MINNEAPOLIS — Minnesota Timberwolves guard Josh Okogie heads back to all-star weekend for the second consecutive season, this time armed with a better knowledge of what’s in front of him.
The second-year guard will make his second appearance in as many years in Friday’s Rising Stars Challenge in Chicago, which features the best first- and second-year players in the NBA.
“I just know what I’m doing,” Okogie said of making his return trip to the all-star spectacle. “I can kind of plan and see what’s going on. I know what’s going on.”
Okogie doesn’t know if he’ll stay for the entire weekend after playing in Friday’s game. The weekend is long, and the all-star break is short. But the Nigerian-American is looking forward to representing the World squad on the big stage.
“It’s just an honor to just be playing,” the 21-year-old former Georgia Tech star said. “It’s still exciting for me.”
Okogie had 13 points, four rebounds and four assists in Team World’s loss last year.
“It was cool, man, just to gauge and see where your talent level is,” he said. “Just to play against the other talent in a setting where it’s just you and the people around your age group … it’s kind of fun.”
Okogie is Minnesota’s lone representative at all-star weekend — which means something, because he still is a Timberwolves representative. Okogie and Karl-Anthony Towns are the only current members of the team who were on the roster at the end of last season.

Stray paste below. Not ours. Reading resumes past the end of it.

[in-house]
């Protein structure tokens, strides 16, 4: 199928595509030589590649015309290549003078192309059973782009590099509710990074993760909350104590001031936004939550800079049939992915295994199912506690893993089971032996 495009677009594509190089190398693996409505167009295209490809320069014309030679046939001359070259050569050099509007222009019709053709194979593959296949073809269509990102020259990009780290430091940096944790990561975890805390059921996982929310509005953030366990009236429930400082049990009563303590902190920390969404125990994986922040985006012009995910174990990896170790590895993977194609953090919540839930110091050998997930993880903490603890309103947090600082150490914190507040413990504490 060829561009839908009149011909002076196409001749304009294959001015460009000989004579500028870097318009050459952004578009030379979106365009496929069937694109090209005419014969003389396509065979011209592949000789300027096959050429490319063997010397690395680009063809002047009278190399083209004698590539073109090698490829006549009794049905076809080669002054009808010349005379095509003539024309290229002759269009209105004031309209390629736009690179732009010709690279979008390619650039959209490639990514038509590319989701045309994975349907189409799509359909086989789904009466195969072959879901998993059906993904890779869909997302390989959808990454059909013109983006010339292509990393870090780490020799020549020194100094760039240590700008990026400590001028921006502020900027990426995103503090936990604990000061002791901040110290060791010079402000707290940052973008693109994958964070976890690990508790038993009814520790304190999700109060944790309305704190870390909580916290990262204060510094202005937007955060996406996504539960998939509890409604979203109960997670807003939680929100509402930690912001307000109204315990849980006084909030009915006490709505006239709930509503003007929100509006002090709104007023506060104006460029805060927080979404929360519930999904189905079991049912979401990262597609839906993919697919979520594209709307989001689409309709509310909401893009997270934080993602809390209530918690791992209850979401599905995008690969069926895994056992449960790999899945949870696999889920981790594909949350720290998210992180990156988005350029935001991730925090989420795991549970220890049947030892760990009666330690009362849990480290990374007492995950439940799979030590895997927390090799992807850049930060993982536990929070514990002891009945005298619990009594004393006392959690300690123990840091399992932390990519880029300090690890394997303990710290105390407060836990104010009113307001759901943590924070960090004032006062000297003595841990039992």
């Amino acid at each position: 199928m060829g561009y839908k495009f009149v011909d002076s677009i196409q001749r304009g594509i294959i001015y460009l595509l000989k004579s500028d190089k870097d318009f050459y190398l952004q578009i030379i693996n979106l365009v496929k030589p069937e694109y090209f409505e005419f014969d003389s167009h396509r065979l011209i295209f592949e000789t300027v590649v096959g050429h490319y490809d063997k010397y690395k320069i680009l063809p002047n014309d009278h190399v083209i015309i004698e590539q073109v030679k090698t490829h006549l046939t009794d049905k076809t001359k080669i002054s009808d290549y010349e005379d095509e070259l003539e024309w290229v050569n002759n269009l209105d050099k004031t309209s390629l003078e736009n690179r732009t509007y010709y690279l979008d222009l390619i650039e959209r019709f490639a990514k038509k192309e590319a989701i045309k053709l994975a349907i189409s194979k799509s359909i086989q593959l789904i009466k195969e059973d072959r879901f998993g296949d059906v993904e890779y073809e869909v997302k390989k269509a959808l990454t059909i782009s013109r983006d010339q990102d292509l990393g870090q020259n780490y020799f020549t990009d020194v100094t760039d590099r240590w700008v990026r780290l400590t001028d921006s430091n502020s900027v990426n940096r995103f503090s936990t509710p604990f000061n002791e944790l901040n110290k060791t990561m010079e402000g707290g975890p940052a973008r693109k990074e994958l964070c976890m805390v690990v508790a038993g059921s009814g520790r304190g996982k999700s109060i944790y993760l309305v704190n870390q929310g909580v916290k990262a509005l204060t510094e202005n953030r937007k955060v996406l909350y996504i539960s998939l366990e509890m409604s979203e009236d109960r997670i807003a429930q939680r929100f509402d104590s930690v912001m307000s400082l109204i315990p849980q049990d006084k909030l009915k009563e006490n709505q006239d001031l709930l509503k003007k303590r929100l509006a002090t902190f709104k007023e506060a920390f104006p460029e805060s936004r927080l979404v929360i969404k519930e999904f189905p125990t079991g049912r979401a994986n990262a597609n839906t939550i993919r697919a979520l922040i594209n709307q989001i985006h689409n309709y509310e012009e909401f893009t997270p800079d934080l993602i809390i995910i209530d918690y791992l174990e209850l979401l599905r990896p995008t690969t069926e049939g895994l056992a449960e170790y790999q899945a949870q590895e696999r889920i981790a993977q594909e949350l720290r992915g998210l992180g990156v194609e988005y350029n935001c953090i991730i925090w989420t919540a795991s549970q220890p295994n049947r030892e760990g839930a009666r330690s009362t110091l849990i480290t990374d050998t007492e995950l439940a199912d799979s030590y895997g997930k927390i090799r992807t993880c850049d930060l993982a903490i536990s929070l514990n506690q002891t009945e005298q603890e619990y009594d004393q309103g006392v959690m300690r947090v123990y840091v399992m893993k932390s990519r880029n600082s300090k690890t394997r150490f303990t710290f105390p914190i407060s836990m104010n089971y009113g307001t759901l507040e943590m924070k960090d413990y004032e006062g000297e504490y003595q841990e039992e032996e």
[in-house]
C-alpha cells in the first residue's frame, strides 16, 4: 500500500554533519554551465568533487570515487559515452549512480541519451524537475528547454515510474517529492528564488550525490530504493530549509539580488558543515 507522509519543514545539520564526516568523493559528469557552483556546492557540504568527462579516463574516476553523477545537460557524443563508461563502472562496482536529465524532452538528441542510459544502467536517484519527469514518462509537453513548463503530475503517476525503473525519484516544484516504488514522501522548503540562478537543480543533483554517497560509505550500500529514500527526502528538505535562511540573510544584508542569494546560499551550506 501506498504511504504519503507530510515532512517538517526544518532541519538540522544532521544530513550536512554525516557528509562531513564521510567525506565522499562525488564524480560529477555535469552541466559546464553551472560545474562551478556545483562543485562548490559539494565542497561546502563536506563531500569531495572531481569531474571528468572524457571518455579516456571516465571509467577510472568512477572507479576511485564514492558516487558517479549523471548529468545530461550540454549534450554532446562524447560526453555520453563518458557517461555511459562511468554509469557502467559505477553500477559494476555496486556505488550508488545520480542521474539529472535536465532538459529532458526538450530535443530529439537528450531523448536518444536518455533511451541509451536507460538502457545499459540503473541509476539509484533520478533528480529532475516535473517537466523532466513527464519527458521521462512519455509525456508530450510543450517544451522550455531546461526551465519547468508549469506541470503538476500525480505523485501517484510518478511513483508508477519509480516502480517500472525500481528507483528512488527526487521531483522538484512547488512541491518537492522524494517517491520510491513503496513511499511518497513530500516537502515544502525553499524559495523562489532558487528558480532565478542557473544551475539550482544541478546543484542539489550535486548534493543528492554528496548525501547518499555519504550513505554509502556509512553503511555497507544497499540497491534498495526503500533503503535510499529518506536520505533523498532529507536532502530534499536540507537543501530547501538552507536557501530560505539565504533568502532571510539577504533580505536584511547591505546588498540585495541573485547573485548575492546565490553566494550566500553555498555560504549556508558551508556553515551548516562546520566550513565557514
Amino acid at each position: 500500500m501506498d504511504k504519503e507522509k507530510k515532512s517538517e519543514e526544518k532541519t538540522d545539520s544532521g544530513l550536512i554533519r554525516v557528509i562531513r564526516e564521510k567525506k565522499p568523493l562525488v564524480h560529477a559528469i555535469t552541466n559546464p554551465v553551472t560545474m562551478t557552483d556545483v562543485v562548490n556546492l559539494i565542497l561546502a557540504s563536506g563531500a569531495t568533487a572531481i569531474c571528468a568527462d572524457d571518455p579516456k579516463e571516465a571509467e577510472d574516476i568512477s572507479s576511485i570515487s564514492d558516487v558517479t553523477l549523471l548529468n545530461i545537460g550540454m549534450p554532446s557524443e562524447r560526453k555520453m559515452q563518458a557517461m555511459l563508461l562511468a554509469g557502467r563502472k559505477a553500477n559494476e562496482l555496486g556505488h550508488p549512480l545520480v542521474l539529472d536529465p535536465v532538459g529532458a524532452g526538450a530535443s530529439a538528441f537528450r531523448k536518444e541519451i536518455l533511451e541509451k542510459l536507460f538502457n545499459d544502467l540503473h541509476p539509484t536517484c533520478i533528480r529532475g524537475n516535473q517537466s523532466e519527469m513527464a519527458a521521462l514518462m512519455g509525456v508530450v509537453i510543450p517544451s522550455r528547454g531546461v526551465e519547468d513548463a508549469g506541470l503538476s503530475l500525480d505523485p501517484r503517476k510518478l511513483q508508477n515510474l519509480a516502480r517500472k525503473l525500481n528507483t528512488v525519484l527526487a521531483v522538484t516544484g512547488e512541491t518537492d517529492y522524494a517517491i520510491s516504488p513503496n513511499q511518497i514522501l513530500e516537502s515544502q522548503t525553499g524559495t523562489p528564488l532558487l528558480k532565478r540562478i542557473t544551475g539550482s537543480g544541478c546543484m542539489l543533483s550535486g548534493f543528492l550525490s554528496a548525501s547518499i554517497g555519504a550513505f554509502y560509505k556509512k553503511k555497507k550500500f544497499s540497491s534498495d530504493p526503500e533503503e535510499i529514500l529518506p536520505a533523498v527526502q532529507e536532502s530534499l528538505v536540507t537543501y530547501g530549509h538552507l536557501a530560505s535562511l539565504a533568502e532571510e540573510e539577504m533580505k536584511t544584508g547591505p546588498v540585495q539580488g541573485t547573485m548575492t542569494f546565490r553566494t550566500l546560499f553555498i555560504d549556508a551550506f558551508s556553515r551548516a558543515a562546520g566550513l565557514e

That wasn’t by mistake. At Minnesota’s post-trade deadline press conference, Timberwolves president of basketball operations Gersson Rosas noted Okogie’s toughness and defensive capabilities for reasons why he was still on the roster.
Coach Ryan Saunders inserted the guard into the starting lineup this week. Minnesota added plenty of offensive components at the deadline, but Okogie is now essentially its defensive anchor.
“It’s no secret, defense is kind of my thing,” Okogie said. “I’m kind of glad I’m able to be that defensive anchor — get guys in their spots, make sure guys are always 100 percent at all times. It’s definitely a role I’m comfortable stepping into. Rob (Covington) was kind of that guy for us. Kind of learning from him, taking some of the stuff he implemented on the court and kind of trying to teach these guys. It kind of makes you want to implement it on the court as well.”
There won’t be much defense played this weekend in Chicago, but the event offers more than on-the-court value for Okogie. Saunders has talked about how valuable it is for young players to spend time around the league’s very best and take things away from them.
“That’s the biggest thing, outside of the festivities, it’s just networking,” Okogie said. “Meeting new people, whether it’s the business of basketball or basketball itself. You’re just trying to just make yourself a better player on and off the court.”